Rafael Nadal admits his French Open preparations have taken a hit after the 20-time grand slam champion was stunned by Alexander Zverev in a straight sets quarter-final defeat at the Madrid Open.
The Spaniard admitted his 6-4, 6-4 loss to Germany's Zverev was a "step back" but insisted there were plenty of positives as he embarks on capturing a 14th Roland Garros title, later this month.
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The World No.2 has now fallen early in two clay-court Masters tournaments ahead of the Grand Slam in Paris, after going out in the Monte Carlo quarter-finals last month before winning in Barcelona.
Zverev had never beaten the 'King of Clay' on his favoured surface, but the 24-year-old was particularly impressive in the stunning upset.
Nadal's latest defeat on his favoured clay surface will surely serve as a blow to his quest for a record 21st grand slam singles title at the French Open - a tournament he's won an astonishing 13 times.
For Zverev it's now three straight wins against Nadal, with all three remarkably coming in straight sets.
Tennis world was understandably left gobsmacked the incredible turn of events.
"It's definitely one of the biggest wins of my career so far, especially on clay against Rafa," Zverev said.
"It is the toughest thing to do in our sport. Beating him in his house, in Spain, is incredible."
Zverev's impressive straights-set win at the Caja Magica earns him a meeting with Dominic Thiem in the semis, in what will be a repeat of last year's US Open final, which was won by Thiem.
After losing to world number eight Andrey Rublev in Monaco, Nadal was convincingly beaten by Zverev and the spotlight will be on the 34-year-old now in Rome next week, his last tournament before heading to Paris.
"I took steps forward, but when you go up a staircase, there are times when it happens that you take a step back, that's what happened today," said five-time Madrid champion Nadal.
"It's a week where there were a lot of positive things. I'm leaving Madrid with good feelings in general, and the bad one having played a match like today.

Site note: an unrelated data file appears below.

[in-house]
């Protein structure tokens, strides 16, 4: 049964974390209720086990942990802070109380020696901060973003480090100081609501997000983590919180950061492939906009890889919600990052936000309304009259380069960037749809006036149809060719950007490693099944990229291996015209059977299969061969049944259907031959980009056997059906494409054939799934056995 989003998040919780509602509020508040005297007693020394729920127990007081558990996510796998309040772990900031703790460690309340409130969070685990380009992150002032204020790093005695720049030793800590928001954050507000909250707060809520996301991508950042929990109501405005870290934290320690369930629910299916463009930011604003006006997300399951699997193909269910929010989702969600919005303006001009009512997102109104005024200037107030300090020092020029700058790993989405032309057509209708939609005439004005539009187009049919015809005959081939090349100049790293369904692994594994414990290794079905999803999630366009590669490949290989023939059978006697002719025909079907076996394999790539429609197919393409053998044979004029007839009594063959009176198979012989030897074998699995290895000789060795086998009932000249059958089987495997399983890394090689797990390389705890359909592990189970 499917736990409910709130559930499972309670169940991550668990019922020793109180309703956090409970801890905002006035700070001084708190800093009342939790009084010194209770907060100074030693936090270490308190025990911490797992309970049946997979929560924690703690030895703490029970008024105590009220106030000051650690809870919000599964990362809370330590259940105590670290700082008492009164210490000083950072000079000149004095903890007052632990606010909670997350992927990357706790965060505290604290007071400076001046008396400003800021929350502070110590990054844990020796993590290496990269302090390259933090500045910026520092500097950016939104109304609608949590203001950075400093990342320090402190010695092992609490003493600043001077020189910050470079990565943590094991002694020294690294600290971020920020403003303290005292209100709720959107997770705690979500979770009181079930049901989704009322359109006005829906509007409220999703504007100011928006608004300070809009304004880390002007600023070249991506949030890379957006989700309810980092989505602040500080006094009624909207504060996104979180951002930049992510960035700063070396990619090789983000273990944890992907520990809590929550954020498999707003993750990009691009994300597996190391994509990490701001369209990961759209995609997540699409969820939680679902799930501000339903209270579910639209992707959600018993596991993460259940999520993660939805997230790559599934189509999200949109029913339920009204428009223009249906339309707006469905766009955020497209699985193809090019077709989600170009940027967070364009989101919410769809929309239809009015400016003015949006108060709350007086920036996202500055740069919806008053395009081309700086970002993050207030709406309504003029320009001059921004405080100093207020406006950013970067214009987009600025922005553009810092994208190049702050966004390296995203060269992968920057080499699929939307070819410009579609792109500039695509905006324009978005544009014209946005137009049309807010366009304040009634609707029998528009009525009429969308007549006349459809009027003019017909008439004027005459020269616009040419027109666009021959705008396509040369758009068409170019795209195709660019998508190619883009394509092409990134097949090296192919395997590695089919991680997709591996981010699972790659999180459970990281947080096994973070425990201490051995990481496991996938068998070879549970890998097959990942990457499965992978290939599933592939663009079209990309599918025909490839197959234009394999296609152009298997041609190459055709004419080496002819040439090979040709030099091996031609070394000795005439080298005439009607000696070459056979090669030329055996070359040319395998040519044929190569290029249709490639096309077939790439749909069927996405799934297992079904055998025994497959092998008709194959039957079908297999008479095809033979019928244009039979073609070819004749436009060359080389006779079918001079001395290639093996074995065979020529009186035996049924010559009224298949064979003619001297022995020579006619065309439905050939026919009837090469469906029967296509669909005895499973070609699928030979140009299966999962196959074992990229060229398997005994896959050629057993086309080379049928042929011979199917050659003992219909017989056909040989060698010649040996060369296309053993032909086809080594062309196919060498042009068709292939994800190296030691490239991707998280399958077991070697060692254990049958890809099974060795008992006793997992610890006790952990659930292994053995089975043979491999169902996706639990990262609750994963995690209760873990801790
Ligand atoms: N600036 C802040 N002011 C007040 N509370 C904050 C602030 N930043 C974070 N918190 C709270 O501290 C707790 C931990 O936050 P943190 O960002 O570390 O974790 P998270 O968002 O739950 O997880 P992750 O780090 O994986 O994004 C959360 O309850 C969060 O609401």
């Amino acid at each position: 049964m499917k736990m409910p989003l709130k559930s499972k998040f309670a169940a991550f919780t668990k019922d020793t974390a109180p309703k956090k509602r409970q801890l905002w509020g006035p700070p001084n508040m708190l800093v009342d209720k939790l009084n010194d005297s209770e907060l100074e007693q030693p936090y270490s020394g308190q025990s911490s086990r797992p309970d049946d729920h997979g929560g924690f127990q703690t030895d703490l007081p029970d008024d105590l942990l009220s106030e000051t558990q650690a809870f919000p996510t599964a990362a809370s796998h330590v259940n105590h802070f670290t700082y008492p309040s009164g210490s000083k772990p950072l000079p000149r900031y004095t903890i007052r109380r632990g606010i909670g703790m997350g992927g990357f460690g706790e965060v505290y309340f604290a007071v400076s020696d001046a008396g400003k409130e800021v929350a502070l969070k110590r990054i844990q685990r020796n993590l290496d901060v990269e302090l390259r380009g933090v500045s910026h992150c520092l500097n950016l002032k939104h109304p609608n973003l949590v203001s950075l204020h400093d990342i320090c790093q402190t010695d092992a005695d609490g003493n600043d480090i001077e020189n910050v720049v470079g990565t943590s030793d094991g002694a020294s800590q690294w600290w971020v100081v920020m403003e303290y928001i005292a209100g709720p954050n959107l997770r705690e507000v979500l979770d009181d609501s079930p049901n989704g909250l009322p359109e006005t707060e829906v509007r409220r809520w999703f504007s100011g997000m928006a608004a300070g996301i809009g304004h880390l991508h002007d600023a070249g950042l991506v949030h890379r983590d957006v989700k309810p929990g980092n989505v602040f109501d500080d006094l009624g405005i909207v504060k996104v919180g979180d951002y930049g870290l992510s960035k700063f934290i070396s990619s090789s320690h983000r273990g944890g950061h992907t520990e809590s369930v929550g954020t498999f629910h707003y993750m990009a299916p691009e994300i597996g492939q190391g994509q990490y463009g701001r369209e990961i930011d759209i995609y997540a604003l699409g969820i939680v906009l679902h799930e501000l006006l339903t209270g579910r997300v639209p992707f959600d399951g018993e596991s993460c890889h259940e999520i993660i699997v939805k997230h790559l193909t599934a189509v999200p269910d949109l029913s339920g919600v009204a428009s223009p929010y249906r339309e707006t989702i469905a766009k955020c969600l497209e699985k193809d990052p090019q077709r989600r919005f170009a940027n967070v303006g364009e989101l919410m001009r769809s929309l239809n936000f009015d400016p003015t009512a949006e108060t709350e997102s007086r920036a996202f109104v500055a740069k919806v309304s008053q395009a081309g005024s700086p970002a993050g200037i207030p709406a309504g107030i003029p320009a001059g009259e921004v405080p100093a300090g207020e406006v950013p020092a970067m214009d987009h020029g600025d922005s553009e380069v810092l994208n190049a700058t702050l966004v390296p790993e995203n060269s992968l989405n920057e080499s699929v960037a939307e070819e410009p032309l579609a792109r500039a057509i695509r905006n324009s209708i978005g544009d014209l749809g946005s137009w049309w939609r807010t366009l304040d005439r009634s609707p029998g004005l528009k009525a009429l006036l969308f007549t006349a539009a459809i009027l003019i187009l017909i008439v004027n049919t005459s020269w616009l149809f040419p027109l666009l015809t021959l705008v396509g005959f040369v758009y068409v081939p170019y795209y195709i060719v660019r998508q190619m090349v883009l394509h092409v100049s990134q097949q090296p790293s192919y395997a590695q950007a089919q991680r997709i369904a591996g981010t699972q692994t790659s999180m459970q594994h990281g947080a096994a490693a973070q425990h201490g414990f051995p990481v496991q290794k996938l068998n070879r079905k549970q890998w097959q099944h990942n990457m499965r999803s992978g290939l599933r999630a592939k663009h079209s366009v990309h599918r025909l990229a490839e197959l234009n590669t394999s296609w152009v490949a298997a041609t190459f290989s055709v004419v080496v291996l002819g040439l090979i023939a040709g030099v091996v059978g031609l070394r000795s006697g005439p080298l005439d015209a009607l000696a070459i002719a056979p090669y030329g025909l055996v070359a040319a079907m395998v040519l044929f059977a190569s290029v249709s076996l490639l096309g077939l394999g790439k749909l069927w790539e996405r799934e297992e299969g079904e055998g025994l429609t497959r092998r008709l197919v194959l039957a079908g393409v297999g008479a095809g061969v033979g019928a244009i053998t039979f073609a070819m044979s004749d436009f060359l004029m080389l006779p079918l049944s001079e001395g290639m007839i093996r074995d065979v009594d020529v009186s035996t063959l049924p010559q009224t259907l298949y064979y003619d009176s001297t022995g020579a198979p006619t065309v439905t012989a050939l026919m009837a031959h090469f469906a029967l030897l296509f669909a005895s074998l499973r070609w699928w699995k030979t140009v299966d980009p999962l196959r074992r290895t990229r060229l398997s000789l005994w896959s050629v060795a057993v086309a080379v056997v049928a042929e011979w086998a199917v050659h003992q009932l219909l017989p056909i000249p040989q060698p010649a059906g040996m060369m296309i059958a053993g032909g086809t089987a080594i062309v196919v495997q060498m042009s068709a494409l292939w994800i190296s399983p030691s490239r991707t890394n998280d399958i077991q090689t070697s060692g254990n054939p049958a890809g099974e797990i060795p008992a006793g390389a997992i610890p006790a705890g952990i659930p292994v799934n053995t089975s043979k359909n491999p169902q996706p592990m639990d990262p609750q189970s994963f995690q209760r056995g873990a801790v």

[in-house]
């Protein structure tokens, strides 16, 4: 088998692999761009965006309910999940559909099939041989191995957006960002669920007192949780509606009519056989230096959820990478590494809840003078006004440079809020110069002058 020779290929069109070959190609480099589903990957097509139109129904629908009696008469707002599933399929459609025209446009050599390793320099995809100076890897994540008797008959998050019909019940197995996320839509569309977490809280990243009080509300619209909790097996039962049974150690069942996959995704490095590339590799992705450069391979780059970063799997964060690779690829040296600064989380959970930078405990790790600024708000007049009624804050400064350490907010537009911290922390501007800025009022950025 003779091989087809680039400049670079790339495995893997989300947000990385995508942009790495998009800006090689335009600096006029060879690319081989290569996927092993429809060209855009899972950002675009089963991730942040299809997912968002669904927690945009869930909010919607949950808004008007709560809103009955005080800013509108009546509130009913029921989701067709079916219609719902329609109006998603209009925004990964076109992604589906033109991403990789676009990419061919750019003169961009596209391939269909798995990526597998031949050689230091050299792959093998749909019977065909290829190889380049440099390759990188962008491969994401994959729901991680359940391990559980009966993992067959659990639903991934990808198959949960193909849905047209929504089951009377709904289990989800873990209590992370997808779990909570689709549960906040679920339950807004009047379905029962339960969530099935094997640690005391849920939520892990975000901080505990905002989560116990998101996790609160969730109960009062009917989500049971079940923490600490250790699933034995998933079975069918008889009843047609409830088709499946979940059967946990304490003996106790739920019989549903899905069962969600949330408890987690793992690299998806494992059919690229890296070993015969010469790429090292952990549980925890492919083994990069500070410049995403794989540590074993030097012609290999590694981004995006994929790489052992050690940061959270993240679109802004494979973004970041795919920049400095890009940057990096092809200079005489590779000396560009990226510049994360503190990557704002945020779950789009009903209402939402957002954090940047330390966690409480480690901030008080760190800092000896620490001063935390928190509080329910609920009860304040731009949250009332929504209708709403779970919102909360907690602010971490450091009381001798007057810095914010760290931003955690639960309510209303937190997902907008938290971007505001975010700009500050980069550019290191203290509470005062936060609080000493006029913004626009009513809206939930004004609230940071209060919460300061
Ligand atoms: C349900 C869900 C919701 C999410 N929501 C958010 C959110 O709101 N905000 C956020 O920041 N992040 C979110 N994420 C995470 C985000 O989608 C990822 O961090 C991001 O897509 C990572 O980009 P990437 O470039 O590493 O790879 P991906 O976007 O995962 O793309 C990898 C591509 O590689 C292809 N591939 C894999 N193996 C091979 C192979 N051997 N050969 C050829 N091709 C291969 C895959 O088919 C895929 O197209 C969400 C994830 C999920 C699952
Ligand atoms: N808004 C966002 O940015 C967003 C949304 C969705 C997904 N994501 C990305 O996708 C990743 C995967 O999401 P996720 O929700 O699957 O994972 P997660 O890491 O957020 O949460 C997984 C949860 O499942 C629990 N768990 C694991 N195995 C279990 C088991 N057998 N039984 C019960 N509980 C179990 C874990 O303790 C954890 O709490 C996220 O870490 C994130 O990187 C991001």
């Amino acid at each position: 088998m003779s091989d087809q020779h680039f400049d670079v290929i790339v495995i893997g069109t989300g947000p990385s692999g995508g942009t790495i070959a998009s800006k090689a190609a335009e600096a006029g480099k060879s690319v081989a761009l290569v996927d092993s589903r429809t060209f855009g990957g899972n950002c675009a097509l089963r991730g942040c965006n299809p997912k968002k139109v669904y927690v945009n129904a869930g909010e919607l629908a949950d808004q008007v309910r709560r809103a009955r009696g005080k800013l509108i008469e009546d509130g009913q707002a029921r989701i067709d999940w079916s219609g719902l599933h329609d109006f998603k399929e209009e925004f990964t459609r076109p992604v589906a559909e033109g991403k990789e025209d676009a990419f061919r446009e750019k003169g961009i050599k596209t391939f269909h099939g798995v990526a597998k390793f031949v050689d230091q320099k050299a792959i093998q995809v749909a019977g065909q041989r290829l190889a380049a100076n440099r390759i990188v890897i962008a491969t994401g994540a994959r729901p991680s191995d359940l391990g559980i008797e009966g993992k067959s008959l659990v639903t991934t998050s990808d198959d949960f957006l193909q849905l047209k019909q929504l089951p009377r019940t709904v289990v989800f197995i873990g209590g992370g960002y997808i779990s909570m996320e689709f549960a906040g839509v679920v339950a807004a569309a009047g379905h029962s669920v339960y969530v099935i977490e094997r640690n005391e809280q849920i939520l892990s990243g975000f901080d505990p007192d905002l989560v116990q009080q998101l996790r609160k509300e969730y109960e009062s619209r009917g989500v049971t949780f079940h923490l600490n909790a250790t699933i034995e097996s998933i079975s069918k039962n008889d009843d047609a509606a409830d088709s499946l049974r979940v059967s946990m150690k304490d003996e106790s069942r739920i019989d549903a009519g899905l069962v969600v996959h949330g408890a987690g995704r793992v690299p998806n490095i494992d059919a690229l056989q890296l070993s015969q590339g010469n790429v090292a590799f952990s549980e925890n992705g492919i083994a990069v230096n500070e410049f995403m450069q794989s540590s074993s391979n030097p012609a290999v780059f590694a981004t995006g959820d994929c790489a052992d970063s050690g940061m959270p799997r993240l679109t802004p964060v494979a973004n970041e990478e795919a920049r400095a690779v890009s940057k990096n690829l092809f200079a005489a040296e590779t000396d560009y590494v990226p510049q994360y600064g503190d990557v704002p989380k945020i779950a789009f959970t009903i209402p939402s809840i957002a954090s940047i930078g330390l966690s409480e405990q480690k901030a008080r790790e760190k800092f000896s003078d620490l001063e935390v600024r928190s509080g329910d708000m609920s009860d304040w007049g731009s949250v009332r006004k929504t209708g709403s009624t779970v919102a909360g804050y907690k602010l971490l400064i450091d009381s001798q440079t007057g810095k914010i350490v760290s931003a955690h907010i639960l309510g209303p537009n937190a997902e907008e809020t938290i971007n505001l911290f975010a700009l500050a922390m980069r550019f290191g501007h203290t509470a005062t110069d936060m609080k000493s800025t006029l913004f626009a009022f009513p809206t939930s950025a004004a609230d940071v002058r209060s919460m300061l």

"Now, what is the goal before Roland Garros? Go to Rome (for next week's Italian Open) and win, that's all."
Zverev sets up Thiem semi-final showdown
Nadal had been hoping to reach the semi-finals of a Masters event for the 75th time.
"I had the match under control at the beginning and was playing well for six games, probably playing better than him," said the Spaniard.
"Then at 4-2 serving for 5-2, I had a disaster."
It started well for Nadal when he broke Zverev to love to lead 4-2 in the first set, Zverev serving a double fault to give away the first advantage.
But the world number five immediately hit back and then pulled away, four straight games clinching him the set.
A whipping forehand down the line put Zverev up another break midway through the second and while Nadal resisted more pressure in the seventh game to hold, Zverev served out an impressive victory after an hour and 44 minutes.
Thiem had earlier come from a set down to beat 36-year-old John Isner of the United States 3-6, 6-3, 6-4 and reach the last four.
Norway's Casper Ruud reached the semi-finals of a claycourt Masters event for the third successive time by beating Alexander Bublik of Kazakhstan 7-5, 6-1.
Ruud, who knocked out world number five and Monte Carlo Masters champion Stefanos Tsitsipas in the previous round, will face Matteo Berrettini for a place in the final.
Italian world number 10 Berrettini defeated Chile's 25th-ranked Cristian Garin 5-7, 6-3, 6-0.
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